The beautiful thing about baseball is that you never know what you can see on any given day. No one can imagine seeing a no-hitter, cycle, or four-home run game. 

But there’s no way any fan could have foreseen the best single-game performances in baseball history. 

Shawn Green’s Extraordinary Day

One of baseball’s hidden stars through the “Steroid Era” was Shawn Green. The outfielder had two All-Star selections with the Blue Jays and Dodgers and had three 40-homer seasons. 

In 2002, a year he finished top-5 in MVP voting, Green set the record for total bases in a game with 19. He went 6-for-7, and all six hits were for extra bases (1 1B, 1 2B, and 4 HRs). 

A select few have had a four-homer game, but nothing like Green’s.

Fernando Tatis’s Grand Game

Fernando Tatis’s legacy for baseball is his sons currently playing, even if Junior’s reputation is in question after a PED suspension. 

But on one faithful day, Tatis Sr. hit two grand slams in one inning. What’s more miraculous is that he hit them off the same pitcher, Chan Ho Park.

Carl Hubbell’s All-Star Game for the Ages

You can rarely leave a lasting impression when you pitch in an All-Star game. Yet, Carl Hubbell did that when he whiffed five Hall of Fame players in a row. 

Hubbell, one of the best pitchers in the live-ball era, fanned Babe Ruth, Lou Gehrig, Jimmie Fox, Al Simmons, and Joe Cronin. Those five players combined have over 2,000 career home runs.  

Kerry Wood’s Imperfect Game

If there was ever a player that had one game define their career, it was Kerry Wood and his 20-strikeout game against the Houston Astros. 

Wood’s slider dazzled hitters all afternoon, allowing only one hit* (asterisk because it was a Kevin Orie error), zero walks, and one hit batsman.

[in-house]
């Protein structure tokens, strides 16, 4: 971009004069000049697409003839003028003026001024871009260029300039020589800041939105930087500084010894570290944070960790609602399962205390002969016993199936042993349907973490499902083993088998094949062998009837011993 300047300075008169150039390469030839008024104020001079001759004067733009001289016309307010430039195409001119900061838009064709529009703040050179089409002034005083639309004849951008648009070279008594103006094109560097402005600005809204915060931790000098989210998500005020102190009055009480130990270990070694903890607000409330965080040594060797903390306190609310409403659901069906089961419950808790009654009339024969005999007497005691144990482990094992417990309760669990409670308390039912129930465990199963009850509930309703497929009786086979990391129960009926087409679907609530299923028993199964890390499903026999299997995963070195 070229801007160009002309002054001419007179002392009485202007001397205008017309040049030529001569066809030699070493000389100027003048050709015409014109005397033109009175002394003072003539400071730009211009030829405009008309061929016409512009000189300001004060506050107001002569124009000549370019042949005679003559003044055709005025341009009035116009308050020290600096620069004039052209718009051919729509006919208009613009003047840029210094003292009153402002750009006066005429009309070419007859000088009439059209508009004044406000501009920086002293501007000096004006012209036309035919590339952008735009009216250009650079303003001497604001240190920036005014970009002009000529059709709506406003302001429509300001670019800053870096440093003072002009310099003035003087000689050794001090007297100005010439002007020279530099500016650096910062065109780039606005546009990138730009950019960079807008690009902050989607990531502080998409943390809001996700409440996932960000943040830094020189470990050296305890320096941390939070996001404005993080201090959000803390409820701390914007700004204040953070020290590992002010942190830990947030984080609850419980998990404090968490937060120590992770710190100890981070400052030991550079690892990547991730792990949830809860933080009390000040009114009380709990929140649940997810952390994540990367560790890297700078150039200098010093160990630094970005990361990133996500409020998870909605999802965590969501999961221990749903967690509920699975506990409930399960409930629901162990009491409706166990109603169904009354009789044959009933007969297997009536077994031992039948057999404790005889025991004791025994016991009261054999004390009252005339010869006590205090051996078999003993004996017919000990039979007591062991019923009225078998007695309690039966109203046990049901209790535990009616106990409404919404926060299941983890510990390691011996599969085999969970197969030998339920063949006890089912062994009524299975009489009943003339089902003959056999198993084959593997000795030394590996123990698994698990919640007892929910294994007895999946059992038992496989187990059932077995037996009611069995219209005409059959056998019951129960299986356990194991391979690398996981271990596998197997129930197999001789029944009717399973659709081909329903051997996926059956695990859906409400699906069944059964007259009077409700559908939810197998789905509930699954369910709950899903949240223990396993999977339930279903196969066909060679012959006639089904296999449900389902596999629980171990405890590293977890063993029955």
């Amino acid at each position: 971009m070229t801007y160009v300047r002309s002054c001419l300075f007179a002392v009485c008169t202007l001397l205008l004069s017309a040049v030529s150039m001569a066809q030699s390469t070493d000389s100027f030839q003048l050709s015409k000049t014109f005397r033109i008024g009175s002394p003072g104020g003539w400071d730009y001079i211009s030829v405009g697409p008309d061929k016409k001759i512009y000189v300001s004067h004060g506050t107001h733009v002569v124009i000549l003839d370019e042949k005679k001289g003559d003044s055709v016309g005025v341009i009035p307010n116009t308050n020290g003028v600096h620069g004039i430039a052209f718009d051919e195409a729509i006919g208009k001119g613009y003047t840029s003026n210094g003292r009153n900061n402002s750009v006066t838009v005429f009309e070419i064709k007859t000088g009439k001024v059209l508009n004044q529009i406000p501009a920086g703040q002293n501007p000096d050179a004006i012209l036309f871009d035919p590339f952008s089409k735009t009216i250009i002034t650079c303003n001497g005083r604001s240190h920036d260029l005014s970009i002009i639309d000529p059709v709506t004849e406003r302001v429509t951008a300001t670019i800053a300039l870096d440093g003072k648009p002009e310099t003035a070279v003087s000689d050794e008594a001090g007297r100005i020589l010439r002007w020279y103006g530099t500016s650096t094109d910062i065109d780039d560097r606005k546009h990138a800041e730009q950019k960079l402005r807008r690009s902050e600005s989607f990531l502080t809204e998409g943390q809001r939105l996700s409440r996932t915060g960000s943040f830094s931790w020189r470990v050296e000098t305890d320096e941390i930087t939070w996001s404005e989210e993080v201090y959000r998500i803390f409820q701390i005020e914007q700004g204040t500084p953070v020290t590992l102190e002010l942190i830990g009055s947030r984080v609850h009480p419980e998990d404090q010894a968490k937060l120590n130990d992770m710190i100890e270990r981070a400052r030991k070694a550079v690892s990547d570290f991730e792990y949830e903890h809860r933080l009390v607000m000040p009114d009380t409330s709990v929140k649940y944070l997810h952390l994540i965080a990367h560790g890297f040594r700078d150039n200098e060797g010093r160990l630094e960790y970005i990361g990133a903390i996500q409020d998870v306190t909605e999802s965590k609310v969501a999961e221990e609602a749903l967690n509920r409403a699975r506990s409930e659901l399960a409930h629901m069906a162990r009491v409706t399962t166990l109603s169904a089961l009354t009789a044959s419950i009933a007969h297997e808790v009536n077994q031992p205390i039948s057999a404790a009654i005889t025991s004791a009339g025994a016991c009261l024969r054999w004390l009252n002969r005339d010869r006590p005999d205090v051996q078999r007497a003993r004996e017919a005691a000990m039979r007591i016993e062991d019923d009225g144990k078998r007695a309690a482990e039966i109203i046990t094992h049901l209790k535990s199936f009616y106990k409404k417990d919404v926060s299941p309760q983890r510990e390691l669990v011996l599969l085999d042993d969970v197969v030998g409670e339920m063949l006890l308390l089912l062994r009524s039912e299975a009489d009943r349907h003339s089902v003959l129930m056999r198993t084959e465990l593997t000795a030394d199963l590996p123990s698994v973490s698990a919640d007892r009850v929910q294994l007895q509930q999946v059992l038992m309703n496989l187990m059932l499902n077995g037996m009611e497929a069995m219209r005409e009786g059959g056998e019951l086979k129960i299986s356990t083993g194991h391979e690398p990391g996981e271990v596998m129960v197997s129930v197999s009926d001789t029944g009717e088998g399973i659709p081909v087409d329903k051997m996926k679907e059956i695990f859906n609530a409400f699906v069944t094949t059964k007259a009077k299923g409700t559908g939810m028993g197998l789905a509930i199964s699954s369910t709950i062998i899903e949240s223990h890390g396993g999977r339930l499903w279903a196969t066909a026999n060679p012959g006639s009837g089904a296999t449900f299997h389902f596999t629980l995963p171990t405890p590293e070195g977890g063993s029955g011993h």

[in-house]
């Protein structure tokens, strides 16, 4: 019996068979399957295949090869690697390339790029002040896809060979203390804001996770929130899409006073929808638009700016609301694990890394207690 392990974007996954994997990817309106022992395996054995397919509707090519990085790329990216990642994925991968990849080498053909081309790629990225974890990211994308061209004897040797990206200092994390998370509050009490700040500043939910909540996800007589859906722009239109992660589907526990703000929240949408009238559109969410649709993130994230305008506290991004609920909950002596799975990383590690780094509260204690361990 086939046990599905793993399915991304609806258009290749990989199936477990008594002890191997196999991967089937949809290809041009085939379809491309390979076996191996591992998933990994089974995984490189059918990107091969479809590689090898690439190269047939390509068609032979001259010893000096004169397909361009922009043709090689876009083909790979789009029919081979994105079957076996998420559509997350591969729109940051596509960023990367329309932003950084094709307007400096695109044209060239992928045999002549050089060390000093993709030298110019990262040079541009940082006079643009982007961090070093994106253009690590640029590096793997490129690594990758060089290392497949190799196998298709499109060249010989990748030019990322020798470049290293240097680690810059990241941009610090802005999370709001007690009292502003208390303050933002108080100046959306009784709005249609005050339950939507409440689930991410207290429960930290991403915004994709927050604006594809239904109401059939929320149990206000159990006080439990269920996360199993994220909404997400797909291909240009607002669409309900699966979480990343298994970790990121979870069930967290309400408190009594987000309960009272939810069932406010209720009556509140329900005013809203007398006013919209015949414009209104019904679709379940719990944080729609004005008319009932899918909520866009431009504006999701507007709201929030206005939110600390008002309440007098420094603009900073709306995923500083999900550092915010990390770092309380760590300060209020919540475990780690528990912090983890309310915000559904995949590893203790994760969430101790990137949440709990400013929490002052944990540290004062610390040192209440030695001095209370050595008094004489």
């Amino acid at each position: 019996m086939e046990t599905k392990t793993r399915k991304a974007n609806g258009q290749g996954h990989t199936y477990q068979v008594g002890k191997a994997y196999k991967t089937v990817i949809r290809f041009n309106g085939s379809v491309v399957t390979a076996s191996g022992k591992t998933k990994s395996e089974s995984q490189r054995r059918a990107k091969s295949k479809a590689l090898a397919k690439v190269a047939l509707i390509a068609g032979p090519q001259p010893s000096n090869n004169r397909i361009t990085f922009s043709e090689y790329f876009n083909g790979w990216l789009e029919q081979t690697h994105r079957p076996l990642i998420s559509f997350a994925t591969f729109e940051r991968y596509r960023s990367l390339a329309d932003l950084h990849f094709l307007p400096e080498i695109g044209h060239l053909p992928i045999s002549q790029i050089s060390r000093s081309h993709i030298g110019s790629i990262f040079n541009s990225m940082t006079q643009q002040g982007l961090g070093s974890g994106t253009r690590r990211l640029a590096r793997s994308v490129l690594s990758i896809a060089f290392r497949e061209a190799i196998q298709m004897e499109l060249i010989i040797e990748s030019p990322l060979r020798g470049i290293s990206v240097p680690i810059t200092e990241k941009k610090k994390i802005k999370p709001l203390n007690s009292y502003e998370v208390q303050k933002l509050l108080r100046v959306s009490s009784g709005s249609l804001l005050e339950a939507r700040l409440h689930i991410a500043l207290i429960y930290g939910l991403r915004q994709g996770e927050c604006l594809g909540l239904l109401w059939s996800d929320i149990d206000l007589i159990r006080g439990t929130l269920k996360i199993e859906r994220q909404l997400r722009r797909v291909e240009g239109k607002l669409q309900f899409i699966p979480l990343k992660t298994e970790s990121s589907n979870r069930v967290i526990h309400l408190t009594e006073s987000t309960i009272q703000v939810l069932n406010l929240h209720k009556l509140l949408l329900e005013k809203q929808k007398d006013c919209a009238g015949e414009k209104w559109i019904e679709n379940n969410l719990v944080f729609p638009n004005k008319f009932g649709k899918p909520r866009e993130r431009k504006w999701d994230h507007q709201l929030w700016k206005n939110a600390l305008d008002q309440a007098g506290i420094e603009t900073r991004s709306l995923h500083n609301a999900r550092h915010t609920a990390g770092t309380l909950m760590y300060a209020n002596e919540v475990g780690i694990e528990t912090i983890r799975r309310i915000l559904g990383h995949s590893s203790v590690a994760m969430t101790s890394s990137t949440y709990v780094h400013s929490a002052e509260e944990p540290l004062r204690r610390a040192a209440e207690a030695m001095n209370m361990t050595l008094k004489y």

Wood is one of four pitchers to have 20 strikeouts in a nine-inning game. Those other pitchers are Roger Clemens, Randy Johnson, and Max Scherzer—that’s good company. 

Tom Cheney Goes the Distance & Then Some

The caveat about the 20-strikeout games above is that they happened in a nine-inning game. However, the record for strikeouts in a single game is by Tom Cheney in 1962. 

The Washington Senators hurler got 21 Ks in a 16-inning affair. Cheney threw all 16 innings, earning the win after throwing a staggering 228 pitches. 

Double-Triple for the Twins

This last achievement is a team effort on the defensive side, as the Minnesota Twins turned two triple plays in one game in 1990. 

Both triple plays were groundballs of the 5-4-3 (third base, second base, to first base) variety. Although they got three outs in one fell swoop twice, the only time it ever happened, the Twins still lost 1-0. 


It’s safe to say that these best single-game performances in baseball history will likely never happen again. 

Certainly, the 16-inning Tom Cheney game won’t, since most starting pitchers don’t even get through six innings nowadays.


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